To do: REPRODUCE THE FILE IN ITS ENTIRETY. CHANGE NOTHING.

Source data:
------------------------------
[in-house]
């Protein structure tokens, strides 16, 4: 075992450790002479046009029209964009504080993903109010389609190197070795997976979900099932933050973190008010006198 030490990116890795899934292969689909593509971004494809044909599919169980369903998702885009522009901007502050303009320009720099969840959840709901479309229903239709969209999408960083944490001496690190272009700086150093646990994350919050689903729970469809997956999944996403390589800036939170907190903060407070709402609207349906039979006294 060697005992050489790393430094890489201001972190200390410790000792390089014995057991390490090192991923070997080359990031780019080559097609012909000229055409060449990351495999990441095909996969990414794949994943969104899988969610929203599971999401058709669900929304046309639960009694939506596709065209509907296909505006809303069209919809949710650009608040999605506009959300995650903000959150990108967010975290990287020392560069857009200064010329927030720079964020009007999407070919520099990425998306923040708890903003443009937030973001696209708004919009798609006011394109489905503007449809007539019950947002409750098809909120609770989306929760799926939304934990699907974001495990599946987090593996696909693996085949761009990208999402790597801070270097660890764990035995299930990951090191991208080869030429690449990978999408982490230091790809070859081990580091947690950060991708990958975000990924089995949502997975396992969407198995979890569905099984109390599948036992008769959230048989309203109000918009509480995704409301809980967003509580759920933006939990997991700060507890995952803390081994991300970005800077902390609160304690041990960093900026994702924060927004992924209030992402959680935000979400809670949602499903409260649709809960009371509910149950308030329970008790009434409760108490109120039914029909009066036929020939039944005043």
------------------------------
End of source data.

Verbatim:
[in-house]
């Protein structure tokens, strides 16, 4: 075992450790002479046009029209964009504080993903109010389609190197070795997976979900099932933050973190008010006198 030490990116890795899934292969689909593509971004494809044909599919169980369903998702885009522009901007502050303009320009720099969840959840709901479309229903239709969209999408960083944490001496690190272009700086150093646990994350919050689903729970469809997956999944996403390589800036939170907190903060407070709402609207349906039979006294 060697005992050489790393430094890489201001972190200390410790000792390089014995057991390490090192991923070997080359990031780019080559097609012909000229055409060449990351495999990441095909996969990414794949994943969104899988969610929203599971999401058709669900929304046309639960009694939506596709065209509907296909505006809303069209919809949710650009608040999605506009959300995650903000959150990108967010975290990287020392560069857009200064010329927030720079964020009007999407070919520099990425998306923040708890903003443009937030973001696209708004919009798609006011394109489905503007449809007539019950947002409750098809909120609770989306929760799926939304934990699907974001495990599946987090593996696909693996085949761009990208999402790597801070270097660890764990035995299930990951090191991208080869030429690449990978999408982490230091790809070859081990580091947690950060991708990958975000990924089995949502997975396992969407198995979890569905099984109390599948036992008769959230048989309203109000918009509480995704409301809980967003509580759920933006939990997991700060507890995952803390081994991300970005800077902390609160304690041990960093900026994702924060927004992924209030992402959680935000979400809670949602499903409260649709809960009371509910149950308030329970008790009434409760108490109120039914029909009066036929020939039944005043």